Viewpoint: State shouldn’t step into sacred parent-child relationship

Founding Publisher Sam Waltz

There’s an old riddle, “What are the three most-famous lies?”

The answer usually concludes, “I’m from the government, and I’m here to help you!”

Parenting is the most awesome role that most of us ever will have in our lives.

The state of Delaware’s new proposed Regulation 225 aims to step in between parents and their minor children, risking unprecedented damage to that most sacred of relationships, encouraging the children to keep secrets from the parents, if not lie outright to their parents, and creating unique opportunities for misbehavior that could follow them the rest of their lives.

That’s help from the government that we, as Delaware parents and grandparents, don’t need.
Parents, grandparents, in fact, all of us, need to reach out to our legislators and Gov. Carney and tell them that this absurdity never should see the light of day on the state’s books.

If a curious boy wants to tell school officials that he is transgender, or if a teacher or administrator encourages him to make that assertion because they may regard him as less than some subjective “masculine” criteria, the proposed Regulation 225 says the school will “accept” that gender reassignment without any requirement to collaborate or consult with the boy’s parents.

And it goes on his official state of Delaware records, forever imprinted for that chapter of his life — records that his parents have no right to see, know or much less change.

If a girl has an unusual empathy with another racial or ethnic group — maybe she speaks another language or she has a close playmate of another race — she’s able to go to school officials and reclassify her racial or ethnic heritage on official state records without telling her parents of her empathic “support” for her playmate.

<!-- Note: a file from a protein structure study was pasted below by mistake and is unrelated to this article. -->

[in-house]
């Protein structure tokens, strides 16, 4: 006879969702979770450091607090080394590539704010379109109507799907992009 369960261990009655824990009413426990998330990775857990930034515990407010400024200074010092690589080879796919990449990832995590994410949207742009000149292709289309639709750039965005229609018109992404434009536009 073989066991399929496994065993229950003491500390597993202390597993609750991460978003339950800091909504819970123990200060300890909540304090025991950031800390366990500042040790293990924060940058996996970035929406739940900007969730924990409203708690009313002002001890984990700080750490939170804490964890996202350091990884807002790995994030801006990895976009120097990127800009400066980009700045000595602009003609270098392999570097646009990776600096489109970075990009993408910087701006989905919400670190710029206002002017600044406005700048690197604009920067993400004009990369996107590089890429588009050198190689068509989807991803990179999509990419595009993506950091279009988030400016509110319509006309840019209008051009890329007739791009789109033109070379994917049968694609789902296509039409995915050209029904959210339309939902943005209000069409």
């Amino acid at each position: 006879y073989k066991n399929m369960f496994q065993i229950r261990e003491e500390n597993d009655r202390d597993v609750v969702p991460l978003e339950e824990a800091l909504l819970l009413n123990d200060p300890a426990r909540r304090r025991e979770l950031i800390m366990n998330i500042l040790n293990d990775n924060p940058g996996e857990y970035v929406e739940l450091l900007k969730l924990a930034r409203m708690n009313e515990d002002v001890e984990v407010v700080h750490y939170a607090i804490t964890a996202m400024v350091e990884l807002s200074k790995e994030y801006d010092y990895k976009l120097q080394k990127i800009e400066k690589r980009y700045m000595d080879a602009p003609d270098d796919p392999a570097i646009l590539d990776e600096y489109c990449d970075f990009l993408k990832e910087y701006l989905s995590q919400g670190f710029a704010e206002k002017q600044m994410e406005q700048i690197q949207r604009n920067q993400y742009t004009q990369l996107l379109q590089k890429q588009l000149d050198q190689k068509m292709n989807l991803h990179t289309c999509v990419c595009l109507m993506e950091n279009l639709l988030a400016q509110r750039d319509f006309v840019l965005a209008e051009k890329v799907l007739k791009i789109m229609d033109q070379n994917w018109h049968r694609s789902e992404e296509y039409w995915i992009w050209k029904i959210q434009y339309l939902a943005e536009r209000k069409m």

That the state would propose to usurp the sacred quality of the parent-child relationship, collaborating with the child to keep such secrets from the parents, is a total misfire of the role of the state.

Worse, the opportunities for mischief abound.

Part of it is the importation of sexual curiosity, if not sexual vulnerability, into an environment that’s not well prepared to manage it.

To the root of the joke, “I’m from the government, and I’m here to help you,” it’s just not something that state or education bureaucrats are good at. That rules abound as a product tends to give the rules a sacred quality that formerly belonged to the parent-child relationship.

When I was a kid, when sex education was de minimis, the boys I knew had a pretty high level of sexual curiosity about what the other gender looked like. Undressed. (Of course, not me, I wasn’t one.)

Applying the State’s Regulation 225 standard, it’s certainly conceivable if not likely that some of them would have gone into the school office, registered as transgender, so that they could go to girls’ phys ed class and take showers after with the girls.

Bureaucracies — particularly state bureaucracies — simply are not good at preventing that kind of thing once the right has been entrenched in law and policy
and procedure.

So, do you want your young daughter, or granddaughter, to be the token display to satisfy that curiosity?

Every day, the paper has a photo of another educator or administrator sentenced for some sexual crime with a minor student. Even where the student is confused, do we want that vulnerable minor boy or girl becoming prey to such a situation as a result of policy change?

Gender, racial and ethnic identify are issues that belong with parents of minor children, not with school teachers and administrators, who should focus on the proper education of their students.

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